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The U.S. Navy's Most Powerful Aircraft Carrier Ever Is Close to Joining the Fleet

The aircraft carrier Gerald R. Ford successfully completed U.S. Navy acceptance trials last week, clearing the way for the massive new vessel to be delivered to the service for commissioning later this year. Inspectors from U.S. Navy's Board of Inspection and Survey (INSURV) gave Ford a thumbs up during a short sea trial, which took place in the Atlantic Ocean during May 24 to May 26.

"Congratulations to our Navy and industry team for all the great work that has led us to this exciting milestone," Rear Adm. Brian Antonio, Naval Sea Systems Command’s (NAVSEA) program executive officer for aircraft carriers, said in a statement. "As a result of much dedication and hard work, delivery of CVN 78 is close at hand, and we are looking forward to commissioning the ship into the fleet this summer."

According to NAVSEA, the purpose of the acceptance trials is for INSURV to make sure that Huntington Ingalls Newport News has built the ship to contract specifications and demonstrate the ability of the ship's crew to conduct operations at sea. But the process begins well before a newly built ship ever puts to sea on acceptance trials. Prior to Ford going to sea, INSURV conducted a “rigorous set of pierside trials, including more than 200 in-port demonstrations and inspections.”

Meanwhile, the three-day at-sea portions of INSURV’s acceptance trials are no less strenuous. Ford and her crew performed more than 500 INSURV demonstrations and inspectors went over the ship's hull, mechanical and electrical systems with a fine toothcomb to check for defects.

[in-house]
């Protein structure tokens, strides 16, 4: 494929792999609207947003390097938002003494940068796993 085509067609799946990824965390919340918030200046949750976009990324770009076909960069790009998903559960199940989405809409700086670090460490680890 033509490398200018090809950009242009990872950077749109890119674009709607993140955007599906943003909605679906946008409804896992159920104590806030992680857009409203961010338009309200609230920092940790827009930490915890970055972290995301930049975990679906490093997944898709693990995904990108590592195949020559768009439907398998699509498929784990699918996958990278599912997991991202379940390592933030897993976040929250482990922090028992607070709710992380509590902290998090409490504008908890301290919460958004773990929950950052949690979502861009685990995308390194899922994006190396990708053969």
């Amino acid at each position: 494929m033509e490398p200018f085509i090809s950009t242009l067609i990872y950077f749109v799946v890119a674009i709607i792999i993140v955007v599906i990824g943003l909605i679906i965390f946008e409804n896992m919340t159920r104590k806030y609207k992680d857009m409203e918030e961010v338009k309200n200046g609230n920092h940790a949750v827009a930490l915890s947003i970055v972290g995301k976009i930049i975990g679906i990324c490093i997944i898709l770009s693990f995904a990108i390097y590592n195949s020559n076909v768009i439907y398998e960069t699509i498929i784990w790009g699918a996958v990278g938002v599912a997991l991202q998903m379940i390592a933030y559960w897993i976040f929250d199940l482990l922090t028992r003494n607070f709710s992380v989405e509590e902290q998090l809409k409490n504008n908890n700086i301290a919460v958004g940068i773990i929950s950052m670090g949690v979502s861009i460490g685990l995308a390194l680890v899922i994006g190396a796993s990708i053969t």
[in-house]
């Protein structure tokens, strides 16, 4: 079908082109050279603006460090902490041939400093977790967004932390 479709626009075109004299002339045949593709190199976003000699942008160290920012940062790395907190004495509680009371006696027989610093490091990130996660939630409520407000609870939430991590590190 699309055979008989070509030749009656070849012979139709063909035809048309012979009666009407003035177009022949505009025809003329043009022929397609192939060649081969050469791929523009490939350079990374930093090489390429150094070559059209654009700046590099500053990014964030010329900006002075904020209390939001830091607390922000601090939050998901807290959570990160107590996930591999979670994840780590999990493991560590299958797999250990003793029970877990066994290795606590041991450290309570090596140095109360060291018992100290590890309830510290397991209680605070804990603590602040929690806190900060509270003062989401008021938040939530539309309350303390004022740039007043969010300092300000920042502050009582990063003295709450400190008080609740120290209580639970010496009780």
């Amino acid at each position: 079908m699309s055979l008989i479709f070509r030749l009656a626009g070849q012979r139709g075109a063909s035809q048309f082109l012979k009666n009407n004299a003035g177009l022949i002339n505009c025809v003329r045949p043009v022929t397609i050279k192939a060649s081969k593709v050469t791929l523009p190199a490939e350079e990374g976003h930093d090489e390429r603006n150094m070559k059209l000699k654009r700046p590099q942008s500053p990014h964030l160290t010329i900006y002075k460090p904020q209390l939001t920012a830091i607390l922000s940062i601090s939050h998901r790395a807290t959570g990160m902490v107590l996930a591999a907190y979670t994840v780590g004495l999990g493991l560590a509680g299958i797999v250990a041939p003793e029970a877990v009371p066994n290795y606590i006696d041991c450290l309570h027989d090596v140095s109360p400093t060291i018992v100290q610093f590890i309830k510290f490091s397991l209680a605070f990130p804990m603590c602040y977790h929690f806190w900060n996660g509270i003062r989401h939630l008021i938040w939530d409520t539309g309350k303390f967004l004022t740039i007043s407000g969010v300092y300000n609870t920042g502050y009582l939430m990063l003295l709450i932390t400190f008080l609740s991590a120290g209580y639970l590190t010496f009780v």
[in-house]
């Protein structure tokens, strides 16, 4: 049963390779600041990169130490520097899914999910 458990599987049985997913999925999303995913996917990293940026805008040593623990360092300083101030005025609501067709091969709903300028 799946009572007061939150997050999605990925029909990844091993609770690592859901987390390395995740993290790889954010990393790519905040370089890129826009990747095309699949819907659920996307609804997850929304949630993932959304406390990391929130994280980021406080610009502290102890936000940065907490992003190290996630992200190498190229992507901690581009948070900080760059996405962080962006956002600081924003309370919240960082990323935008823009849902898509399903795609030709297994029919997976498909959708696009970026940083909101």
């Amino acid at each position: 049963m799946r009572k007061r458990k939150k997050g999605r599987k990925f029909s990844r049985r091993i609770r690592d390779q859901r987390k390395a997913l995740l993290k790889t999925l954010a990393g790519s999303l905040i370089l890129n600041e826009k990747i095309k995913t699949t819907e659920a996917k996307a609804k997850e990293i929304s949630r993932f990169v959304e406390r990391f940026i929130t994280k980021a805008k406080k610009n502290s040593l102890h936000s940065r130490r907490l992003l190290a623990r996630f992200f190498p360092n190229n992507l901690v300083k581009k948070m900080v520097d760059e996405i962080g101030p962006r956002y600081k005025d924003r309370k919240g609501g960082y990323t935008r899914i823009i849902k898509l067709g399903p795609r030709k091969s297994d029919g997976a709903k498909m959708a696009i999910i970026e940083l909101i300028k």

“The Navy's Supervisor of Shipbuilding, Conversion and Repair is responsible for ensuring the ship's readiness for acceptance trials and presenting the ship to INSURV,” reads a NAVSEA statement. “The ship's crew is responsible for operating the ship and conducting tests and demonstrations. INSURV oversees and witnesses the execution of the acceptance trials schedule.”

Sea-trials, acceptance trials and commissioning for Ford are somewhat more complex than for previous new carriers of the past four decades. Ford is the lead ship of the first new class of aircraft carriers in more than 40 years and incorporates revolutionary new technologies.

“CVN 78 is designed with significant quality-of-life improvements and reduced maintenance requirements,” NAVSEA states. “Several new technologies, such as the Electromagnetic Aircraft Launch System, Advanced Arresting Gear, and Dual Band Radar have been incorporated into the Ford's design. These innovations are expected to improve operational availability and capability, and reduce total ownership cost over its 50-year service life by nearly $4 billion compared with Nimitz-class carriers.”

Only after the Navy has completed acceptance trials, taken delivery and commissioned Ford into service will she receive the prefix “USS.” Meanwhile, the Navy has started construction on the next Ford-class ship, John F. Kennedy. A third ship, Enterprise is expected to formally appropriated in the fiscal year 2018 budget. Ultimately, the Navy could build as many as 10 Ford-class carriers.

Dave Majumdar is the defense editor for The National Interest. You can follow him on Twitter: @Davemajumdar.